Raids, racism and reconciliation: It’s time to ‘break up’ the RCMP says expert on N2N

‘There’s some major question marks and concerns about this organization at this point,’ says Jeffrey Monaghan


As the Mounties’ third paramilitary raid on unceded Wet’suwet’en territory draws ire on an international scale, one expert says it’s time to “break up” the RCMP in order to rein it in.

Carleton University professor Jeffrey Monaghan tells Nation to Nation people should be “really sceptical” about the federal police force’s ability to reform itself.

“There needs to be an intervention outside of just trusting the RCMP and the RCMP leadership to be able to actually address this stream of significant racial, gendered and cultural problems within the organization,” he says. “There’s some major question marks and concerns about this organization at this point.”

The latest concerns emerge from northern British Columbia where the Mounties conducted what they billed as a “rescue and enforcement operation” for a civil injunction held by Coastal GasLink.

The subsidiary of TC Energy has provincial permits to build a $6.6-billion pipeline that would transport natural gas from a fracking facility near Dawson Creek to a liquification plant in Kitimat. The megaproject is said to be worth around $40 billion.

The company has agreements with five of six elected Wet’suwet’en band councils, but it lacks consent from hereditary chiefs and clan members who’ve opposed it for years.

RCMP raid
Officers arrest the occupants of a small building on Wet’suwet’en territory after breaking down the door with an axe. Photo: Yintah Film

On Nov. 18, the RCMP deployed heavily armed tactical and canine units to dismantle new resistance camps and blockades established about two months ago. In a press release, the Mounties said the assault rifles and dogs were there “only in an observation capacity.”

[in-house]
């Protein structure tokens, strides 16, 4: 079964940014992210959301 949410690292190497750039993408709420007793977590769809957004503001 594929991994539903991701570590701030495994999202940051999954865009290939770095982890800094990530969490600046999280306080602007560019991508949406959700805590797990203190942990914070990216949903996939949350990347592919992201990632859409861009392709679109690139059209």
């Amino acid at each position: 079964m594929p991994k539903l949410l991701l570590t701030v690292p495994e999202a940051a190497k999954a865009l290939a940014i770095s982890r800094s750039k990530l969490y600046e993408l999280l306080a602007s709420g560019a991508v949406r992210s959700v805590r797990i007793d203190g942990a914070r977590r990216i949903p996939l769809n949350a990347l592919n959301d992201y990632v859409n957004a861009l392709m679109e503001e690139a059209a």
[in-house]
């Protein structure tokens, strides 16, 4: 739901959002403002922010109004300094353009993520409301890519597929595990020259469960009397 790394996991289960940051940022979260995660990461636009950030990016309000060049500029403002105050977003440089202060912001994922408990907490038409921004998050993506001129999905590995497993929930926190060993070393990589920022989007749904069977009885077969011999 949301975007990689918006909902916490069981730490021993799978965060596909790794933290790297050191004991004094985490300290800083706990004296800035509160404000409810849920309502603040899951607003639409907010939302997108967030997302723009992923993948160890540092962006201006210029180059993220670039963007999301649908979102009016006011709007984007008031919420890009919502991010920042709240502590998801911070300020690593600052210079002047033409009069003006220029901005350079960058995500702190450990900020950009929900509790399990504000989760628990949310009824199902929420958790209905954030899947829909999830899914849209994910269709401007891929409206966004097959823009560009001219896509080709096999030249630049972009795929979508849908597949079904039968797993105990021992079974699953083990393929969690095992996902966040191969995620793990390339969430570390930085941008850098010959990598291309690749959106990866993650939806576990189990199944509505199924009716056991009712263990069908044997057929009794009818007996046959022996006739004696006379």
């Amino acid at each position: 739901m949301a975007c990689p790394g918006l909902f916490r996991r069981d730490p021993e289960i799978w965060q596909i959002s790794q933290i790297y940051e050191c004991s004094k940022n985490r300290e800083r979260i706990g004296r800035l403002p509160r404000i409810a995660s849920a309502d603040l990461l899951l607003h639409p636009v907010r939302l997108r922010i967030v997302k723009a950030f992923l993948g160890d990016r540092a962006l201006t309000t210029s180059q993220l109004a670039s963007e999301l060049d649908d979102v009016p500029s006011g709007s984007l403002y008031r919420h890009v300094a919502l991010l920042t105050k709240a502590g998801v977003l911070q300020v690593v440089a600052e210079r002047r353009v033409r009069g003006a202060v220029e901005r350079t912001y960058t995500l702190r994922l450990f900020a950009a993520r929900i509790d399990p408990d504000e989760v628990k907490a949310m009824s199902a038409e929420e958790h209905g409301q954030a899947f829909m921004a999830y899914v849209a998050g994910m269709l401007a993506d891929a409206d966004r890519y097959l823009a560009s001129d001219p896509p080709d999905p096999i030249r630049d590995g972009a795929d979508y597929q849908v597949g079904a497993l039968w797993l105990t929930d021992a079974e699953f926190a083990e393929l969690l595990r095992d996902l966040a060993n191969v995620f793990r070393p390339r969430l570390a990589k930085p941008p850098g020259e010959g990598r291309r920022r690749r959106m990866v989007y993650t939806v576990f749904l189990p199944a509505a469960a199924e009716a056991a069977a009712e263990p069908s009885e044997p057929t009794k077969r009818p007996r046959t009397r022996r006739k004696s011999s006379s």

But footage captured by documentary maker Michael Toledano, who was arrested during the raid along with photojournalist Amber Bracken, showed the tactical and canine units doing more than just observing.

Mounties used an axe and chainsaw to hack through a wooden door on a structure identified as a tiny home. Once the door was breached, tactical officers aimed assault rifles at the occupants before an arrest team detained them one by one, dogs howling throughout. More than 30 people were arrested over two days.

The RCMP’s framing and language choice in their media material raises a lot of questions, says Monaghan, whose research focuses on surveillance and policing tactics federal agencies use against First Nations activists.

“Some of the language in that press release really represents the Wet’suwet’en land defenders as violent and wanting to harm workers, which is a dubious way of framing it,” he says. “It really raises questions about whether or not the police actually are really taking extra steps here to try and delegitimize the protesters, and particularly the hereditary chiefs.”